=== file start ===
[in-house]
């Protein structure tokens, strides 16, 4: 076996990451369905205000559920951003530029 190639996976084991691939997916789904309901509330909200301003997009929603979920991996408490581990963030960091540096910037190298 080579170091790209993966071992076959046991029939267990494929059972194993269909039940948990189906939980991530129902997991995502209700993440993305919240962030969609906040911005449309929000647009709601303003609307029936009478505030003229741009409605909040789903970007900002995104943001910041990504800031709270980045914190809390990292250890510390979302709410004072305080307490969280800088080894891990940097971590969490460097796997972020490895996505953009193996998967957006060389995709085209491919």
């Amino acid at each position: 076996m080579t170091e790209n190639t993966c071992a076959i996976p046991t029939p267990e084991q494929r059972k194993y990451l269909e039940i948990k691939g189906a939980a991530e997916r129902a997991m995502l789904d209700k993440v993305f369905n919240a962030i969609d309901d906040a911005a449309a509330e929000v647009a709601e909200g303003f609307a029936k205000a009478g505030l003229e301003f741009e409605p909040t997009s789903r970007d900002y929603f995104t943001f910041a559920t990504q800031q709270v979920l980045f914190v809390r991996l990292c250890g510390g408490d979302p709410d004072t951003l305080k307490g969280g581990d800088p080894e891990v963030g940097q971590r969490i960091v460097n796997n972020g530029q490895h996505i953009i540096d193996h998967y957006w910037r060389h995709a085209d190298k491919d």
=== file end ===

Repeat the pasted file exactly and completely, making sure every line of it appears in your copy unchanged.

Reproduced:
[in-house]
């Protein structure tokens, strides 16, 4: 076996990451369905205000559920951003530029 190639996976084991691939997916789904309901509330909200301003997009929603979920991996408490581990963030960091540096910037190298 080579170091790209993966071992076959046991029939267990494929059972194993269909039940948990189906939980991530129902997991995502209700993440993305919240962030969609906040911005449309929000647009709601303003609307029936009478505030003229741009409605909040789903970007900002995104943001910041990504800031709270980045914190809390990292250890510390979302709410004072305080307490969280800088080894891990940097971590969490460097796997972020490895996505953009193996998967957006060389995709085209491919």
């Amino acid at each position: 076996m080579t170091e790209n190639t993966c071992a076959i996976p046991t029939p267990e084991q494929r059972k194993y990451l269909e039940i948990k691939g189906a939980a991530e997916r129902a997991m995502l789904d209700k993440v993305f369905n919240a962030i969609d309901d906040a911005a449309a509330e929000v647009a709601e909200g303003f609307a029936k205000a009478g505030l003229e301003f741009e409605p909040t997009s789903r970007d900002y929603f995104t943001f910041a559920t990504q800031q709270v979920l980045f914190v809390r991996l990292c250890g510390g408490d979302p709410d004072t951003l305080k307490g969280g581990d800088p080894e891990v963030g940097q971590r969490i960091v460097n796997n972020g530029q490895h996505i953009i540096d193996h998967y957006w910037r060389h995709a085209d190298k491919d």